Advocates are happy about a new law on the books slated to take effect Saturday to help protect kids within Florida’s child welfare system.
“We have a mother who had four children removed,” said Victoria Zepp with the Florida Coalition for Children. “Her son’s eye socket had to be rebuilt because she beat him so badly.”
Zepp says it’s unfortunate that there are kids out there who aren’t getting the help they need because there are no laws to help them.
For example, in the case Zepp gave involving the mother, the four abused kids were able to be removed from the home. But, when the community later found out that mother was pregnant with twins, Zepp says they found there was nothing they could do to protect the unborn kids.
“The community based care organization lobbied to ensure that those two children were a party to the case, but they weren’t,” she added. “So, that mother, she self-reported that of her twins, she murdered the boy and put them in the dumpster. We still haven’t found that boy because she can’t remember because she was too high at the time. That can’t happen.”
That’s why Zepp says she’s glad a new child welfare law adds new protections for kids, like these. One of its many provisions ensures parents do not get their kids back unless they meet certain conditions.
“And, if there’s a new condition that happens, that’s included,” Zepp continued. “Nor if a child has already been removed from a parent and they become pregnant, those unborn children are now protected. Not meaning that we’re going to violate anybody’s rights, but there’s a healthy set of eyes on that parent. So, that was huge.”
Rep. Cyndi Stevenson (R-St. Johns) helped author the new child welfare law. About 100 pages long, she says it also includes a whole host of other provisions:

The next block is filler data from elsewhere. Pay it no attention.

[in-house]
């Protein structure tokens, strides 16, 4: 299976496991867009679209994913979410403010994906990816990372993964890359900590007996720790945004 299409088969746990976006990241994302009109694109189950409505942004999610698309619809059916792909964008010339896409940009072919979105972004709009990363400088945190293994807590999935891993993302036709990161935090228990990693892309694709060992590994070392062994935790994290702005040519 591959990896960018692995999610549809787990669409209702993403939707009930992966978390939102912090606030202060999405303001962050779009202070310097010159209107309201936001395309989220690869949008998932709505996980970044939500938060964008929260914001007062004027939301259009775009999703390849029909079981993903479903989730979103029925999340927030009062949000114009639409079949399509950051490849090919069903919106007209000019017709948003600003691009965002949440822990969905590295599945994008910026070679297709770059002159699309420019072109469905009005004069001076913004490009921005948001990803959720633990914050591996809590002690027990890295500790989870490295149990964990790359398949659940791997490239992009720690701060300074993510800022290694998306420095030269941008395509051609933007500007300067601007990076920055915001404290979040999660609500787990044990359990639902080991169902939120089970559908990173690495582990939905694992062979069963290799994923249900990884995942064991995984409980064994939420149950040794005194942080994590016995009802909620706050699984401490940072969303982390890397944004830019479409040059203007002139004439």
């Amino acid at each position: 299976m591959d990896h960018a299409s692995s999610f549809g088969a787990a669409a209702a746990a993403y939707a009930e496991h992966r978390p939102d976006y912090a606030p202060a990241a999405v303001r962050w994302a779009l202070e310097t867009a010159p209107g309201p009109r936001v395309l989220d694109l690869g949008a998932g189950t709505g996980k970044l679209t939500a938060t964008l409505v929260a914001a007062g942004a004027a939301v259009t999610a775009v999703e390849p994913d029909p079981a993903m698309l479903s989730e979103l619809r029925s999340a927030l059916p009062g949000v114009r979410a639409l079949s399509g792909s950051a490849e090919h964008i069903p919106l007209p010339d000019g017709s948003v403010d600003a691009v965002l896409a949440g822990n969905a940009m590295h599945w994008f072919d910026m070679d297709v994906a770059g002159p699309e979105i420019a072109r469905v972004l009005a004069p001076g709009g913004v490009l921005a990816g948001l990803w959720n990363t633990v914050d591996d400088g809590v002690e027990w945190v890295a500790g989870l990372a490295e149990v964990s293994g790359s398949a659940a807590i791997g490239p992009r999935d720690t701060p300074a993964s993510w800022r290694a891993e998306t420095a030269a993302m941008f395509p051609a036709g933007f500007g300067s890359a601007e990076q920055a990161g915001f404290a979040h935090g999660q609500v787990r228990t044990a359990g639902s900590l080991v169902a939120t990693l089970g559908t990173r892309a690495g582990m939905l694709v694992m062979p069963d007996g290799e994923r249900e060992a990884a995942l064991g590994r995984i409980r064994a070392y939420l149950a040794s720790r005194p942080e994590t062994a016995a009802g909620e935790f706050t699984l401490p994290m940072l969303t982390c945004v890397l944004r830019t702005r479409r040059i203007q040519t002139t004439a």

“Almost like laundry list, but it’s a really important list that will help the Department of Children and Families, and the Judiciary, and other involved in the system to do their jobs better,” she said.
In her mind, Stevenson says this new law will cut through a lot of red tape. For example, she says the new law ensures more timely access to medical records for child protective investigators “by permitting hospitals and physician offices to release patient records to the Department of Children and Families or its contractors for the purposes of conducting an investigation for cases of abuse, neglect, or exploitation.”
Stevenson says it also amends current Florida law for when the rights of parent can be severed.
“Under current Florida law, a judge may not consider a parent’s abuse history from other states, when considering rights should be terminated,” she stated. “This would enable judges to consider the parent’s full history. Crossing a state line does not make a child any safer and parents should not get a clean slate just because they crossed our state line. This is particularly important for border states, like Alabama and Georgia.”
Rep. Gayle Harrell (R-Stuart) heads the House committee that oversees children issues. And, she also helped write a law to overhaul Florida’s child welfare agency years ago. She calls this a next step.
“Our committee—the Children, Families, and Seniors committee—has been working on child abuse issues for the last five years,” she said. “We have been very cautious and sincere in how we have moved forward in the major reforms we are making, and this is the next step.”
Meanwhile, the new law also includes provisions for those not in the child welfare system. Those range from addressing needs of homeless youth to creating a task force to address involuntary mental health examinations of Florida kids.
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